Question about Hobart D300 Stand Mixer

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Having problems figuring out what is wrong with my older d300 hobart mixer. Mixing dough the other day the agitator slowed down until it stopped, then the motor just buzzed. It did this twice and the second time I couldn't get it to move again, by hand or by turning it on. It was my weekend and I let it sit 2 days and low and behold it spun again, though when I went to finish my dough (in 2nd gear) it wound down and froze again. My tech says I need a new brass worm gear as this one is concave, meaning worn according to him. The Hobart service man I talked to said the gear is supposed to be concaved and that my gear doesn't show enough wear to be a problem. Any thoughts?

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Could be a bunch of different things. Depending on how old the mixer is, brushes at the back of the motor. If the brass armature is worn down I have been told its too expensive to replace. They haven't used brushes in 25 years. There are a number of bearings that could be going bad. If the main bearings at the back housing or at the gearbox are badly worn, they may be letting the armature come in contact with the windings. If that is the case the motor will be really hot when running. One obvious question is do you have the proper lubricant and have enough of it? Remove the top cover then pop the inspection hole cover off with a screwdriver. The grease inside should be the consistency of heavy wheel bearing grease. If you had a slug of it on a tablespoon it would stay on it if you turned it upside down. It is a food safe grease available at Hobart parts stores. If the lubricant is thin like motor oil, it is totally worn out and is probably not lubing your bearings at all. One other thing to look at is capacitors. A capacitor looks like a large flashlight battery shaped black object with two wires running from one end of it. It is usually located behind the mixer bowl behind a plate held on by two screws. If your mixer has a "run" capacitor, it may be bad. Remove it and head for WW Graingers or such supply house. Get a capacitor of exactly the same voltage and microfarads. Hook it back up and give it a shot.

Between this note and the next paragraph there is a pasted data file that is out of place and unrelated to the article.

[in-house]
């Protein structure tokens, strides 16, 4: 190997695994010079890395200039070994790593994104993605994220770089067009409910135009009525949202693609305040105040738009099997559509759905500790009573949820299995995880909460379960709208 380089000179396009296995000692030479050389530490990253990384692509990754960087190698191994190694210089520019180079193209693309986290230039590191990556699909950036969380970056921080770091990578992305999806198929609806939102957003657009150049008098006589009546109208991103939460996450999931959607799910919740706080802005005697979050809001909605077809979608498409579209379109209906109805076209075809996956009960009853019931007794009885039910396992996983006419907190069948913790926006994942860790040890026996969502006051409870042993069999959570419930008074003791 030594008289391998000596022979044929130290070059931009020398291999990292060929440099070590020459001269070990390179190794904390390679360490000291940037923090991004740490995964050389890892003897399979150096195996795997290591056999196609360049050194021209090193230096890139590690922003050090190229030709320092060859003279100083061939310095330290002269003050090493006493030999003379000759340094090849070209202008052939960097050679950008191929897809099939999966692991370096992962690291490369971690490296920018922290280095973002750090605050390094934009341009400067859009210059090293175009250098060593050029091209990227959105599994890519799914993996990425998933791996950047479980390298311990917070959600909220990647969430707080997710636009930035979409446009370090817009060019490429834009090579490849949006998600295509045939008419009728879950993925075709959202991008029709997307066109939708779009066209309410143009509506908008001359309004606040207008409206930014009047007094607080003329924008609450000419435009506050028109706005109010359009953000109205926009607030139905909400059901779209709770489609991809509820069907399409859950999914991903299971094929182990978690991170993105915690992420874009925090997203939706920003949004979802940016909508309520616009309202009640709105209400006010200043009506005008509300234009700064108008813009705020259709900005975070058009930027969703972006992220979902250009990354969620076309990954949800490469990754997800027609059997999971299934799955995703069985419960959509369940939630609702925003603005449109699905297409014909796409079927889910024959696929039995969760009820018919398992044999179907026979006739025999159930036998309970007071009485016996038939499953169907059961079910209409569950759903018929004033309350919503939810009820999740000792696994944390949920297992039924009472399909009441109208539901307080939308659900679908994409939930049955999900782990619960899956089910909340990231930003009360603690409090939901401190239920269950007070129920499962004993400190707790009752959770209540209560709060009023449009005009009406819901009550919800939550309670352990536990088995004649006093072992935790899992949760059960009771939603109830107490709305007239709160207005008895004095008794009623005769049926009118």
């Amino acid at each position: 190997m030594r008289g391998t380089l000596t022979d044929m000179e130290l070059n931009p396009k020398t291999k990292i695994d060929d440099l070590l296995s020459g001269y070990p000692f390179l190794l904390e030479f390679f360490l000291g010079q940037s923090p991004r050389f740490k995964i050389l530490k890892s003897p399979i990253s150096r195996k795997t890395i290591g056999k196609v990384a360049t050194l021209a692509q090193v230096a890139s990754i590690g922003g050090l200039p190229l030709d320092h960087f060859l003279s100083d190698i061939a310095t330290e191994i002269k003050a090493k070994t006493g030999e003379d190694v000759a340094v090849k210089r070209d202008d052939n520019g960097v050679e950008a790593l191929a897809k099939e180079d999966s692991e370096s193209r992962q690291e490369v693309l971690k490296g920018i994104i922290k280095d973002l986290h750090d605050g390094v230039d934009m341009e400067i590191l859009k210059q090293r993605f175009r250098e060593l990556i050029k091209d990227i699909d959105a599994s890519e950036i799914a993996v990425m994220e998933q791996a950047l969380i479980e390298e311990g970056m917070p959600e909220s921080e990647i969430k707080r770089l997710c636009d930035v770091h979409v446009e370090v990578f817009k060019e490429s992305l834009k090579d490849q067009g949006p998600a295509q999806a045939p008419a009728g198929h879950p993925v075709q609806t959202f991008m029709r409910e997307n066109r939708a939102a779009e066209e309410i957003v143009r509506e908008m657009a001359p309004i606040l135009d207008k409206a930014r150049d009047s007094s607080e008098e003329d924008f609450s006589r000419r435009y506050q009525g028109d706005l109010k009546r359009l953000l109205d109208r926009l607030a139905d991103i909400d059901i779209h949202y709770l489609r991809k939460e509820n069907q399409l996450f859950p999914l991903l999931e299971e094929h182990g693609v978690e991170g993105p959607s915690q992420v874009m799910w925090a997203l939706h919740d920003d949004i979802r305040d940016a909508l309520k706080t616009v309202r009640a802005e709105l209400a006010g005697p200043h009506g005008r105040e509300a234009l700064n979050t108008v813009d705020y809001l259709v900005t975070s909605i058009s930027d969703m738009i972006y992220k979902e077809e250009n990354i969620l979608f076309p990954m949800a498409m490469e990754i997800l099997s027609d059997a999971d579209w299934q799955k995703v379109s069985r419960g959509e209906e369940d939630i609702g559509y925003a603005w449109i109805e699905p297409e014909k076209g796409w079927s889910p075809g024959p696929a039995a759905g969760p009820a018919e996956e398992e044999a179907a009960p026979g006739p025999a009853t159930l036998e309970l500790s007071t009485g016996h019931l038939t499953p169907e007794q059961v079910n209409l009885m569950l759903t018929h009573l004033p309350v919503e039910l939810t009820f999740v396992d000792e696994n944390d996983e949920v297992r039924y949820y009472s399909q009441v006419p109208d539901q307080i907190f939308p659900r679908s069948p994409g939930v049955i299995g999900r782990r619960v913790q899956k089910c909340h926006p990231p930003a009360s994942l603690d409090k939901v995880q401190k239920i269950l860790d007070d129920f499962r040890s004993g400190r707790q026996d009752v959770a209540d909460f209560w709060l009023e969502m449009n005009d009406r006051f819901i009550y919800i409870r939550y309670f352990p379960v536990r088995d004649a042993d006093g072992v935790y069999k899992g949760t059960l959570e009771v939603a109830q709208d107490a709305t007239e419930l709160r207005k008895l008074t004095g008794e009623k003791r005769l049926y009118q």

Back to the bearings. The main motor shaft should have no play at all if you try to wiggle the shaft up, down or sideways. If it does, the bearings are available at industrial supply houses and are not realy hard to replace if you go slow and have a lot of patience in taking things apart and keeping them in the proper order to reassemble.

Posted on Sep 11, 2010

  • mattseverson Sep 11, 2010

    Thanks! There was plenty of grease in the housing, and now I have it mostly drained and have fresh stuff from hobart to replace it with. I'll take a look at that main bearing tomorrow. The capacitor was suggested by someone else, as it's a cheap replacement, and is on the list to replace. The motor is a bit sluggish starting sometimes, and won't turn at all when the agitator is in a certain spot. I haven't noticed it ever running hot.
    Could the worm gear be the culprit, and is it supposed to be concaved on it's profile? Someone keeps telling me it's worn, though the Hobart tech says it's not worn enough to be causing any problems. Looks fine to me, if it is worn it's extremely uniform along the whole gear.
    Once in a while it will stop for a second when running in second gear, i'll hear a clink and then it continues to run. Kinda heart stopping, and not sure what's happening..
    thanks again for the help!

  • vestxre Dec 07, 2010

    D300's did not have a run capacitor they only had start capacitors. Your symptom sounds like the old repulsion induction motor which used brushes to start rather than a capacitor. The brushes are at the rear of the motor. The rear bearing bracket should have two covers that can be removed without removing the entire bracket. If that's the case then you can see the brushes and the commutator that the brushes ride on. The commutator will burn and pit and the brushes will wear out. If the commutator is too bad to clean with sandpaper you can take it to a reputable motor shop and they can turn it on a lathe. If they are not familiar with this type of motor do not let them touch it. Find someone who is. When the brushes are worn out they will be real short and just barely supported by the brush guide. If that's the case they will need to be replaced. If the motor shop does not have the exact size brushes you can buy a set that is larger and very carefully grind or file them down to fit. Make sure they slide freely through the brush guides. If it doesn't have brushes let me know.



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